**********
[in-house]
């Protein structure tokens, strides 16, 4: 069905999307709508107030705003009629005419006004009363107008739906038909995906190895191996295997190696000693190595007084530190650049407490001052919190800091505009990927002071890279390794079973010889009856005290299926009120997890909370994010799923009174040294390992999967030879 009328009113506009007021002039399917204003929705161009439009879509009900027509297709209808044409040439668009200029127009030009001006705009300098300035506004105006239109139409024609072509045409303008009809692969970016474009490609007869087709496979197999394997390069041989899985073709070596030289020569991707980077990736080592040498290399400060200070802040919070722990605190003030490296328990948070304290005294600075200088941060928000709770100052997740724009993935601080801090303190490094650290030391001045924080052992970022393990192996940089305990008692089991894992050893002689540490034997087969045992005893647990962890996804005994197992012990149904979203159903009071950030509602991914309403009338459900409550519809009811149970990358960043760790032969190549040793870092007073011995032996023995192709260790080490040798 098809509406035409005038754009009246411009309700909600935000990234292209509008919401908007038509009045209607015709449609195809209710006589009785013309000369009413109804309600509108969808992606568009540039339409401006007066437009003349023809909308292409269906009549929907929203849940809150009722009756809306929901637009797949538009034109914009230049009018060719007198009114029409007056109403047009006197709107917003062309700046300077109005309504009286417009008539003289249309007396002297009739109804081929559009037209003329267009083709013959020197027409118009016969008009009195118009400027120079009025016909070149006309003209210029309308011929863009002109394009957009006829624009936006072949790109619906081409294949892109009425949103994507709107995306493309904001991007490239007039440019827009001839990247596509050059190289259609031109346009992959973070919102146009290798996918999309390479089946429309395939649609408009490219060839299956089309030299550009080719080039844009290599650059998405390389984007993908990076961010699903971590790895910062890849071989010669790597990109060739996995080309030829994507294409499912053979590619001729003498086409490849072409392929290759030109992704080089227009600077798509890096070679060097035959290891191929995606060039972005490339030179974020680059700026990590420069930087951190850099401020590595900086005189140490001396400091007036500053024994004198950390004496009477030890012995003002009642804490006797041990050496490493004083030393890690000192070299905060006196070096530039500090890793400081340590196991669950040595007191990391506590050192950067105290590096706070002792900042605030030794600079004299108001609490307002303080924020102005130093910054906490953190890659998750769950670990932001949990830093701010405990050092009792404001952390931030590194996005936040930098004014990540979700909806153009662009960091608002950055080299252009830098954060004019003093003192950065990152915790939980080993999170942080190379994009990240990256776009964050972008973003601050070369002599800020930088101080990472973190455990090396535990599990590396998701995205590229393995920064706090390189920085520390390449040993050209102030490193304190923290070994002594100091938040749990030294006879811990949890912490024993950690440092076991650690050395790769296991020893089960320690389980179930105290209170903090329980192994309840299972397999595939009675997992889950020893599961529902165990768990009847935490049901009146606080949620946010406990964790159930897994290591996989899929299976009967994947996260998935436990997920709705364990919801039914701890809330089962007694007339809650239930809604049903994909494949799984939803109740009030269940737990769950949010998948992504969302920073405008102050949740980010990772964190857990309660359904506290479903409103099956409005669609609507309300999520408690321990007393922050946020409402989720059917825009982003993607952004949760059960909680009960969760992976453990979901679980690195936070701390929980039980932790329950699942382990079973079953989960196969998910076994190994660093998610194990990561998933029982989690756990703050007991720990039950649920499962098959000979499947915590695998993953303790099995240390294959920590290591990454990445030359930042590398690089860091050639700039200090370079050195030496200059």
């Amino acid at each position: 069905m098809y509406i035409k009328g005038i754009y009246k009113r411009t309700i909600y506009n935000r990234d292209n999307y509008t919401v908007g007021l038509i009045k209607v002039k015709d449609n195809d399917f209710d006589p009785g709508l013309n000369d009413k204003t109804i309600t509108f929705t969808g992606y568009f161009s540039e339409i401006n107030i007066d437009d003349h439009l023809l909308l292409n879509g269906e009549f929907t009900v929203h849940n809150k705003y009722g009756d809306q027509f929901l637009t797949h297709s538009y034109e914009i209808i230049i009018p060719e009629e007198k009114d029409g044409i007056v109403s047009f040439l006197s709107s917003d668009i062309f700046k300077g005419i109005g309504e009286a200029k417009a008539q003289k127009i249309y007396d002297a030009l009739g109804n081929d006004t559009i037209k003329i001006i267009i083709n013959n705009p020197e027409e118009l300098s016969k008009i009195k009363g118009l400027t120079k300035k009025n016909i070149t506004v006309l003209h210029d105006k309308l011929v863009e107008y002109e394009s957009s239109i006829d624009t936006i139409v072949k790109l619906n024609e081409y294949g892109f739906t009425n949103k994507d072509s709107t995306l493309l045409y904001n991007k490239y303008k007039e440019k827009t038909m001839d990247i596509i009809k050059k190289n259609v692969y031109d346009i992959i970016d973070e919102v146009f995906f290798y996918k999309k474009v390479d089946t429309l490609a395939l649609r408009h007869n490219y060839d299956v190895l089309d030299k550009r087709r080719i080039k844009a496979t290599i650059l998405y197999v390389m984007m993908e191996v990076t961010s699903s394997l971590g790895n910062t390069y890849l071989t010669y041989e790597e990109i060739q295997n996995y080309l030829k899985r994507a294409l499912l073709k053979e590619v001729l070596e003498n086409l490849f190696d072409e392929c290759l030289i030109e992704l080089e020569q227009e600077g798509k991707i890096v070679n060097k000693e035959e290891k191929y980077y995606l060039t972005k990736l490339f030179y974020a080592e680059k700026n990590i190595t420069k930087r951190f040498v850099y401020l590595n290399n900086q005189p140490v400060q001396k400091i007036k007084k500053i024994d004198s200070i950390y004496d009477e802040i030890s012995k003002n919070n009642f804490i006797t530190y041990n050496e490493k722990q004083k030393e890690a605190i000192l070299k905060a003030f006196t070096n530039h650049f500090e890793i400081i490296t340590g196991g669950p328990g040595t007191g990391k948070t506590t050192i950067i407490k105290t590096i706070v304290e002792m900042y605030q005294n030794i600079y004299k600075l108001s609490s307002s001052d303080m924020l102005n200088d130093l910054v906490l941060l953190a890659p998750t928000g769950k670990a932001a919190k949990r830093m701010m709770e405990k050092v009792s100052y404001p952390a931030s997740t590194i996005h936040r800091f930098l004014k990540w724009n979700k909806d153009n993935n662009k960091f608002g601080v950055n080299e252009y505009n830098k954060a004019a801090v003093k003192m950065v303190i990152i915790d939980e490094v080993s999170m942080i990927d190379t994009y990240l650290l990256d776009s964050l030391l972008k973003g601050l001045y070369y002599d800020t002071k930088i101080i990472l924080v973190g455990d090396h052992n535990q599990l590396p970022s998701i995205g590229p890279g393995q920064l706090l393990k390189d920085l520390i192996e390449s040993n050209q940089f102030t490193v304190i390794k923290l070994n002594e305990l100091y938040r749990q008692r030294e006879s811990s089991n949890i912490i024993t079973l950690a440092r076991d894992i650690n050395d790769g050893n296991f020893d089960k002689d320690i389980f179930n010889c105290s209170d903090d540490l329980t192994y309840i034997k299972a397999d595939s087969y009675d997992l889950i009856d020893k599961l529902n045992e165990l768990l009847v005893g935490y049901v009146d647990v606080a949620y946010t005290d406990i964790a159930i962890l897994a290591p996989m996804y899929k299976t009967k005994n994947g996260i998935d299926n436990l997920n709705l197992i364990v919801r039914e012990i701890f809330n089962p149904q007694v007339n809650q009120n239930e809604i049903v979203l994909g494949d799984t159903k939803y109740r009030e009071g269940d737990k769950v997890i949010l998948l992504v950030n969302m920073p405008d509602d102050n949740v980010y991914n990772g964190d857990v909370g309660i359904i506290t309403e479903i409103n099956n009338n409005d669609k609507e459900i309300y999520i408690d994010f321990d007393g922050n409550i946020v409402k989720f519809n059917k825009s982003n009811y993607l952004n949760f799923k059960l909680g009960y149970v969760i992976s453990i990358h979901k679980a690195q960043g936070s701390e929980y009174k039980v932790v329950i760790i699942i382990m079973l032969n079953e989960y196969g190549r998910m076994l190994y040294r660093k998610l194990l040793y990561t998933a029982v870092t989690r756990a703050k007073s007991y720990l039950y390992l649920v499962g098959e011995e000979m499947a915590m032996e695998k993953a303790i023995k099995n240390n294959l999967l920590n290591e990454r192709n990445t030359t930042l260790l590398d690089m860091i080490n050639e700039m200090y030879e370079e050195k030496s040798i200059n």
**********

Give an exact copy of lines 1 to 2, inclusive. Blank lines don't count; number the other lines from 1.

[in-house]
């Protein structure tokens, strides 16, 4: 069905999307709508107030705003009629005419006004009363107008739906038909995906190895191996295997190696000693190595007084530190650049407490001052919190800091505009990927002071890279390794079973010889009856005290299926009120997890909370994010799923009174040294390992999967030879 009328009113506009007021002039399917204003929705161009439009879509009900027509297709209808044409040439668009200029127009030009001006705009300098300035506004105006239109139409024609072509045409303008009809692969970016474009490609007869087709496979197999394997390069041989899985073709070596030289020569991707980077990736080592040498290399400060200070802040919070722990605190003030490296328990948070304290005294600075200088941060928000709770100052997740724009993935601080801090303190490094650290030391001045924080052992970022393990192996940089305990008692089991894992050893002689540490034997087969045992005893647990962890996804005994197992012990149904979203159903009071950030509602991914309403009338459900409550519809009811149970990358960043760790032969190549040793870092007073011995032996023995192709260790080490040798 098809509406035409005038754009009246411009309700909600935000990234292209509008919401908007038509009045209607015709449609195809209710006589009785013309000369009413109804309600509108969808992606568009540039339409401006007066437009003349023809909308292409269906009549929907929203849940809150009722009756809306929901637009797949538009034109914009230049009018060719007198009114029409007056109403047009006197709107917003062309700046300077109005309504009286417009008539003289249309007396002297009739109804081929559009037209003329267009083709013959020197027409118009016969008009009195118009400027120079009025016909070149006309003209210029309308011929863009002109394009957009006829624009936006072949790109619906081409294949892109009425949103994507709107995306493309904001991007490239007039440019827009001839990247596509050059190289259609031109346009992959973070919102146009290798996918999309390479089946429309395939649609408009490219060839299956089309030299550009080719080039844009290599650059998405390389984007993908990076961010699903971590790895910062890849071989010669790597990109060739996995080309030829994507294409499912053979590619001729003498086409490849072409392929290759030109992704080089227009600077798509890096070679060097035959290891191929995606060039972005490339030179974020680059700026990590420069930087951190850099401020590595900086005189140490001396400091007036500053024994004198950390004496009477030890012995003002009642804490006797041990050496490493004083030393890690000192070299905060006196070096530039500090890793400081340590196991669950040595007191990391506590050192950067105290590096706070002792900042605030030794600079004299108001609490307002303080924020102005130093910054906490953190890659998750769950670990932001949990830093701010405990050092009792404001952390931030590194996005936040930098004014990540979700909806153009662009960091608002950055080299252009830098954060004019003093003192950065990152915790939980080993999170942080190379994009990240990256776009964050972008973003601050070369002599800020930088101080990472973190455990090396535990599990590396998701995205590229393995920064706090390189920085520390390449040993050209102030490193304190923290070994002594100091938040749990030294006879811990949890912490024993950690440092076991650690050395790769296991020893089960320690389980179930105290209170903090329980192994309840299972397999595939009675997992889950020893599961529902165990768990009847935490049901009146606080949620946010406990964790159930897994290591996989899929299976009967994947996260998935436990997920709705364990919801039914701890809330089962007694007339809650239930809604049903994909494949799984939803109740009030269940737990769950949010998948992504969302920073405008102050949740980010990772964190857990309660359904506290479903409103099956409005669609609507309300999520408690321990007393922050946020409402989720059917825009982003993607952004949760059960909680009960969760992976453990979901679980690195936070701390929980039980932790329950699942382990079973079953989960196969998910076994190994660093998610194990990561998933029982989690756990703050007991720990039950649920499962098959000979499947915590695998993953303790099995240390294959920590290591990454990445030359930042590398690089860091050639700039200090370079050195030496200059």